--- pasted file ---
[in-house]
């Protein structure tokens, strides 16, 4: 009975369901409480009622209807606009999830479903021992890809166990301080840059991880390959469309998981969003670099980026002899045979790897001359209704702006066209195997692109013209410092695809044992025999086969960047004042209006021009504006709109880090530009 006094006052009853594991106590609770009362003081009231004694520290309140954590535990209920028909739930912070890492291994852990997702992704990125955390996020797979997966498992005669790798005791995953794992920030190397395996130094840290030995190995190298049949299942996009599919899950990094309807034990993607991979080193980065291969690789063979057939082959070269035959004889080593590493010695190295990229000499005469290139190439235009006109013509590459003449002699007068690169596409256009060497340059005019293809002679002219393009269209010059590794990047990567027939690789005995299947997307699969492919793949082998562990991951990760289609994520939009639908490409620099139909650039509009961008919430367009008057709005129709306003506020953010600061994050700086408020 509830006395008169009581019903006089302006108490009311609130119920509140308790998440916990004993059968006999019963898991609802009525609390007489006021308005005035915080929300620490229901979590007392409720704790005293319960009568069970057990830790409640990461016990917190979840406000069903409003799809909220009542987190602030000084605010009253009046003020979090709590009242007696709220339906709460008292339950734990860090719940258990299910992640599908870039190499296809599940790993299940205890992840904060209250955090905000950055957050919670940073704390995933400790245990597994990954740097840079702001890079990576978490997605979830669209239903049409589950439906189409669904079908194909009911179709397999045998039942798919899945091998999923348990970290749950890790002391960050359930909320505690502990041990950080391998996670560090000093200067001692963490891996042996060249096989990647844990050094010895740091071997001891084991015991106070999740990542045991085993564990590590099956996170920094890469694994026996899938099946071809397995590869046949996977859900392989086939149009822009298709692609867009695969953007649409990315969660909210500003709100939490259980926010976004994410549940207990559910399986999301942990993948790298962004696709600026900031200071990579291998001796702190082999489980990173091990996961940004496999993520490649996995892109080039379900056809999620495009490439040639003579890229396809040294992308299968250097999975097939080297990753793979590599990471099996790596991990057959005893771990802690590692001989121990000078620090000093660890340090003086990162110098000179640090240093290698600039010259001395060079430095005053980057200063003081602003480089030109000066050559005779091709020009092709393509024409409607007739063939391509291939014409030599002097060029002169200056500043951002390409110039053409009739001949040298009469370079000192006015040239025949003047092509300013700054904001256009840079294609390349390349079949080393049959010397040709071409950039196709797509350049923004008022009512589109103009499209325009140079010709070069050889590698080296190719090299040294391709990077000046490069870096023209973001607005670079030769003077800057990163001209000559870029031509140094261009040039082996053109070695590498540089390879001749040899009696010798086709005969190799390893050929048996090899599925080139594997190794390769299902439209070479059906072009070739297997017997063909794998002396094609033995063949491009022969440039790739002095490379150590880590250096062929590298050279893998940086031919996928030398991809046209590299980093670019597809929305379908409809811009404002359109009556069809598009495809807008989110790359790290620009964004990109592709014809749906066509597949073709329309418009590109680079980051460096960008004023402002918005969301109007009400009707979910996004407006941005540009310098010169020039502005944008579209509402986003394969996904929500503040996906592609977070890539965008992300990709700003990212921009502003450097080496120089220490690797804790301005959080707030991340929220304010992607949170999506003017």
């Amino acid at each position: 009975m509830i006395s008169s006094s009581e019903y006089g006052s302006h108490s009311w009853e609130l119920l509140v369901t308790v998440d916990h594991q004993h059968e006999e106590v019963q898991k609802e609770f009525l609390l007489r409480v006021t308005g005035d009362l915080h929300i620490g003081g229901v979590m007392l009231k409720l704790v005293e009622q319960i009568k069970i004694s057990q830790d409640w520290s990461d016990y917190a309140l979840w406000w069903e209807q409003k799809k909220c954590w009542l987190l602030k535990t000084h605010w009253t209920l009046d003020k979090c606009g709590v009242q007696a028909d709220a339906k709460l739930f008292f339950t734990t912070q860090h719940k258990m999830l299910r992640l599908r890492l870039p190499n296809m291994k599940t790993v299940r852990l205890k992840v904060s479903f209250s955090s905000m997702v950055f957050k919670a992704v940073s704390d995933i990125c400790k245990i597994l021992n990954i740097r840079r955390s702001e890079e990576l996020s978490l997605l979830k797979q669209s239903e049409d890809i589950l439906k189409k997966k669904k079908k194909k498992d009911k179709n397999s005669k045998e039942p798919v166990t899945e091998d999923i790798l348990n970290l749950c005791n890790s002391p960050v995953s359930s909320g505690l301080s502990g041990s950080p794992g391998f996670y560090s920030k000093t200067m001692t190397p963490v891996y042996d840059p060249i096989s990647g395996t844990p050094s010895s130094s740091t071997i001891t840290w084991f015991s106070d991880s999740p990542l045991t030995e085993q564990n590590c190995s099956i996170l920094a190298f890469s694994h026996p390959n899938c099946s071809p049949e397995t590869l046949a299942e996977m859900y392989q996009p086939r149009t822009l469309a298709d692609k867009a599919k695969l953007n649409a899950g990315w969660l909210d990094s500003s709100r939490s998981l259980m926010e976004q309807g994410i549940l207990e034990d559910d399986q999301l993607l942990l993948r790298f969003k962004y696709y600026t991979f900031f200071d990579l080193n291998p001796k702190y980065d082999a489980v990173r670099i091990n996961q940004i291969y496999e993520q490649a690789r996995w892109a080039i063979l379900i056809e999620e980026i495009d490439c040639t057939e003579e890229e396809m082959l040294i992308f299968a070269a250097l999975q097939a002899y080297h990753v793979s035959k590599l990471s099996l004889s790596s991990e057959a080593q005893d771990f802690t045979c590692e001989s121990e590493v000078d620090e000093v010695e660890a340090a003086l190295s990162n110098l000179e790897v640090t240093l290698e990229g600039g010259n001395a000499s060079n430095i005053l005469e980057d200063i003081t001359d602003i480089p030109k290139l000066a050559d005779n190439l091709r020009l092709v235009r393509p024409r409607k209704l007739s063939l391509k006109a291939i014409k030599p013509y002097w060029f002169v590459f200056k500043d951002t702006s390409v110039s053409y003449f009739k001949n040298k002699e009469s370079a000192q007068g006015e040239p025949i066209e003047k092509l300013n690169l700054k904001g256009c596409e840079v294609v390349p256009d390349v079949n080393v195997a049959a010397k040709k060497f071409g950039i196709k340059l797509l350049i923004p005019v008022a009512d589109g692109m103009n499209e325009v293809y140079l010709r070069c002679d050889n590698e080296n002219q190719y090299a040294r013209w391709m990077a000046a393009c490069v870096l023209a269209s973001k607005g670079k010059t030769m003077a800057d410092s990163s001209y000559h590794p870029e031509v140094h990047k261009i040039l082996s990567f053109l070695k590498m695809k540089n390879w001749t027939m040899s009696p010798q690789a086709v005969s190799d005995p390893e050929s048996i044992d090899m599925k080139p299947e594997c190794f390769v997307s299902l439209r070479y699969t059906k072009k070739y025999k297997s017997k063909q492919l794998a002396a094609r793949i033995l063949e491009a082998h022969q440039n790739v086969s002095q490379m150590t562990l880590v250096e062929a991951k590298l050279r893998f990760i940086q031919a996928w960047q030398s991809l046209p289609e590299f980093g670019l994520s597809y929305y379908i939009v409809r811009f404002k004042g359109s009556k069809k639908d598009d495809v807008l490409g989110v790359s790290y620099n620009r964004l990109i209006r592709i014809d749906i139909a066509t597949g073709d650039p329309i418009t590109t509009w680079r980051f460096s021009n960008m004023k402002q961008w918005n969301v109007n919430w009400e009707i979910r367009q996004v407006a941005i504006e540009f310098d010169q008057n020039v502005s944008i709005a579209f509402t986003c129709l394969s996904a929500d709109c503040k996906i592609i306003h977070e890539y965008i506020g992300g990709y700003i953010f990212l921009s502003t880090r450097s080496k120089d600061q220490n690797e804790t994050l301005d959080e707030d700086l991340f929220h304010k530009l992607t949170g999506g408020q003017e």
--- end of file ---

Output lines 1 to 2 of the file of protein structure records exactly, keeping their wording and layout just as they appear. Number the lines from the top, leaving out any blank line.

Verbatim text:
[in-house]
């Protein structure tokens, strides 16, 4: 009975369901409480009622209807606009999830479903021992890809166990301080840059991880390959469309998981969003670099980026002899045979790897001359209704702006066209195997692109013209410092695809044992025999086969960047004042209006021009504006709109880090530009 006094006052009853594991106590609770009362003081009231004694520290309140954590535990209920028909739930912070890492291994852990997702992704990125955390996020797979997966498992005669790798005791995953794992920030190397395996130094840290030995190995190298049949299942996009599919899950990094309807034990993607991979080193980065291969690789063979057939082959070269035959004889080593590493010695190295990229000499005469290139190439235009006109013509590459003449002699007068690169596409256009060497340059005019293809002679002219393009269209010059590794990047990567027939690789005995299947997307699969492919793949082998562990991951990760289609994520939009639908490409620099139909650039509009961008919430367009008057709005129709306003506020953010600061994050700086408020 509830006395008169009581019903006089302006108490009311609130119920509140308790998440916990004993059968006999019963898991609802009525609390007489006021308005005035915080929300620490229901979590007392409720704790005293319960009568069970057990830790409640990461016990917190979840406000069903409003799809909220009542987190602030000084605010009253009046003020979090709590009242007696709220339906709460008292339950734990860090719940258990299910992640599908870039190499296809599940790993299940205890992840904060209250955090905000950055957050919670940073704390995933400790245990597994990954740097840079702001890079990576978490997605979830669209239903049409589950439906189409669904079908194909009911179709397999045998039942798919899945091998999923348990970290749950890790002391960050359930909320505690502990041990950080391998996670560090000093200067001692963490891996042996060249096989990647844990050094010895740091071997001891084991015991106070999740990542045991085993564990590590099956996170920094890469694994026996899938099946071809397995590869046949996977859900392989086939149009822009298709692609867009695969953007649409990315969660909210500003709100939490259980926010976004994410549940207990559910399986999301942990993948790298962004696709600026900031200071990579291998001796702190082999489980990173091990996961940004496999993520490649996995892109080039379900056809999620495009490439040639003579890229396809040294992308299968250097999975097939080297990753793979590599990471099996790596991990057959005893771990802690590692001989121990000078620090000093660890340090003086990162110098000179640090240093290698600039010259001395060079430095005053980057200063003081602003480089030109000066050559005779091709020009092709393509024409409607007739063939391509291939014409030599002097060029002169200056500043951002390409110039053409009739001949040298009469370079000192006015040239025949003047092509300013700054904001256009840079294609390349390349079949080393049959010397040709071409950039196709797509350049923004008022009512589109103009499209325009140079010709070069050889590698080296190719090299040294391709990077000046490069870096023209973001607005670079030769003077800057990163001209000559870029031509140094261009040039082996053109070695590498540089390879001749040899009696010798086709005969190799390893050929048996090899599925080139594997190794390769299902439209070479059906072009070739297997017997063909794998002396094609033995063949491009022969440039790739002095490379150590880590250096062929590298050279893998940086031919996928030398991809046209590299980093670019597809929305379908409809811009404002359109009556069809598009495809807008989110790359790290620009964004990109592709014809749906066509597949073709329309418009590109680079980051460096960008004023402002918005969301109007009400009707979910996004407006941005540009310098010169020039502005944008579209509402986003394969996904929500503040996906592609977070890539965008992300990709700003990212921009502003450097080496120089220490690797804790301005959080707030991340929220304010992607949170999506003017």